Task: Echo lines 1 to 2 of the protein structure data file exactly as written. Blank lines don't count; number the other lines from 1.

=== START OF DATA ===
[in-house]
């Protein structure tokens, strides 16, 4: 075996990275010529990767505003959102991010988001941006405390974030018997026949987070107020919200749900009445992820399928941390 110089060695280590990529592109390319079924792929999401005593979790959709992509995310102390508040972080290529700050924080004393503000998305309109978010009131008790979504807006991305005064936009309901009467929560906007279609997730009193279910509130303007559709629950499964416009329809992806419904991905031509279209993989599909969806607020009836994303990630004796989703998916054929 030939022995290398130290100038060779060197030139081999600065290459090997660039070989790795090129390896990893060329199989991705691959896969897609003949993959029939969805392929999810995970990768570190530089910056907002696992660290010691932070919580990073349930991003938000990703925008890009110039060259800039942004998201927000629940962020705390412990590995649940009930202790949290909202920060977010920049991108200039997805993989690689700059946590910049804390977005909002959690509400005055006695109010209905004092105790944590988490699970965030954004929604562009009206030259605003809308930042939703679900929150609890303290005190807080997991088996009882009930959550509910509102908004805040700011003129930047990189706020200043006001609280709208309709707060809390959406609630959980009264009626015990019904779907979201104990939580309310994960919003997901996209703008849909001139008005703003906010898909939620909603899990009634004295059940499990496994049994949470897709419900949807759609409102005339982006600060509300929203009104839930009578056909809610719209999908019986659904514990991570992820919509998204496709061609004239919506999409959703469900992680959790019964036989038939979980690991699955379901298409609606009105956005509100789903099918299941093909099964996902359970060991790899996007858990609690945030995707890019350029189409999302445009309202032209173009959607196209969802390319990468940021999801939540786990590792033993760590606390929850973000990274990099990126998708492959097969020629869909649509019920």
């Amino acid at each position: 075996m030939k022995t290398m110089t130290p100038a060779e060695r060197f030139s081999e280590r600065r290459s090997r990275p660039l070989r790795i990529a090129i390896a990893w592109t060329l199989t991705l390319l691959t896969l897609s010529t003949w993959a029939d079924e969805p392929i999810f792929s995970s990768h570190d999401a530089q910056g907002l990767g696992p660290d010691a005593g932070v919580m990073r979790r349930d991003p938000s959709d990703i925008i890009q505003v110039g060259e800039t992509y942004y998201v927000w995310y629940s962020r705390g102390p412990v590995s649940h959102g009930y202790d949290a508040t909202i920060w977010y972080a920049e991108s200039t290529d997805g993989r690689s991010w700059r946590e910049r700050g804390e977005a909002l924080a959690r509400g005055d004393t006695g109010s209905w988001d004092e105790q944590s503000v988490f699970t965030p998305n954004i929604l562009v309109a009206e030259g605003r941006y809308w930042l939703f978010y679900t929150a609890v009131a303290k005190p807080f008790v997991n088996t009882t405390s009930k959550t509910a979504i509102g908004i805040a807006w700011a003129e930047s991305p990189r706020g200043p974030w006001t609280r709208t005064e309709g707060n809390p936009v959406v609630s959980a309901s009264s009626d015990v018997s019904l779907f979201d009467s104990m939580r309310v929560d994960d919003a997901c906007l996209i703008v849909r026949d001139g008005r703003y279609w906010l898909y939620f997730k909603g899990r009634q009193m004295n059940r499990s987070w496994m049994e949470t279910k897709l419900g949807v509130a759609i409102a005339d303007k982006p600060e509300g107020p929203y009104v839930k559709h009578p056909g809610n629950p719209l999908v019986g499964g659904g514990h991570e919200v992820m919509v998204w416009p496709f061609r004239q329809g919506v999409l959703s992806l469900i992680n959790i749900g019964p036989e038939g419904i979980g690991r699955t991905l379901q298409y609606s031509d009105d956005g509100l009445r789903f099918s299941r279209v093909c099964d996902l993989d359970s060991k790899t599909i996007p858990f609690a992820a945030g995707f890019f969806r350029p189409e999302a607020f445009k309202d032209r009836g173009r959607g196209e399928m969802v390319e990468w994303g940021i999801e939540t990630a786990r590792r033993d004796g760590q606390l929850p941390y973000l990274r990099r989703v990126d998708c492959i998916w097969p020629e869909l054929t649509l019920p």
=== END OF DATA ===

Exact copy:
[in-house]
């Protein structure tokens, strides 16, 4: 075996990275010529990767505003959102991010988001941006405390974030018997026949987070107020919200749900009445992820399928941390 110089060695280590990529592109390319079924792929999401005593979790959709992509995310102390508040972080290529700050924080004393503000998305309109978010009131008790979504807006991305005064936009309901009467929560906007279609997730009193279910509130303007559709629950499964416009329809992806419904991905031509279209993989599909969806607020009836994303990630004796989703998916054929 030939022995290398130290100038060779060197030139081999600065290459090997660039070989790795090129390896990893060329199989991705691959896969897609003949993959029939969805392929999810995970990768570190530089910056907002696992660290010691932070919580990073349930991003938000990703925008890009110039060259800039942004998201927000629940962020705390412990590995649940009930202790949290909202920060977010920049991108200039997805993989690689700059946590910049804390977005909002959690509400005055006695109010209905004092105790944590988490699970965030954004929604562009009206030259605003809308930042939703679900929150609890303290005190807080997991088996009882009930959550509910509102908004805040700011003129930047990189706020200043006001609280709208309709707060809390959406609630959980009264009626015990019904779907979201104990939580309310994960919003997901996209703008849909001139008005703003906010898909939620909603899990009634004295059940499990496994049994949470897709419900949807759609409102005339982006600060509300929203009104839930009578056909809610719209999908019986659904514990991570992820919509998204496709061609004239919506999409959703469900992680959790019964036989038939979980690991699955379901298409609606009105956005509100789903099918299941093909099964996902359970060991790899996007858990609690945030995707890019350029189409999302445009309202032209173009959607196209969802390319990468940021999801939540786990590792033993760590606390929850973000990274990099990126998708492959097969020629869909649509019920």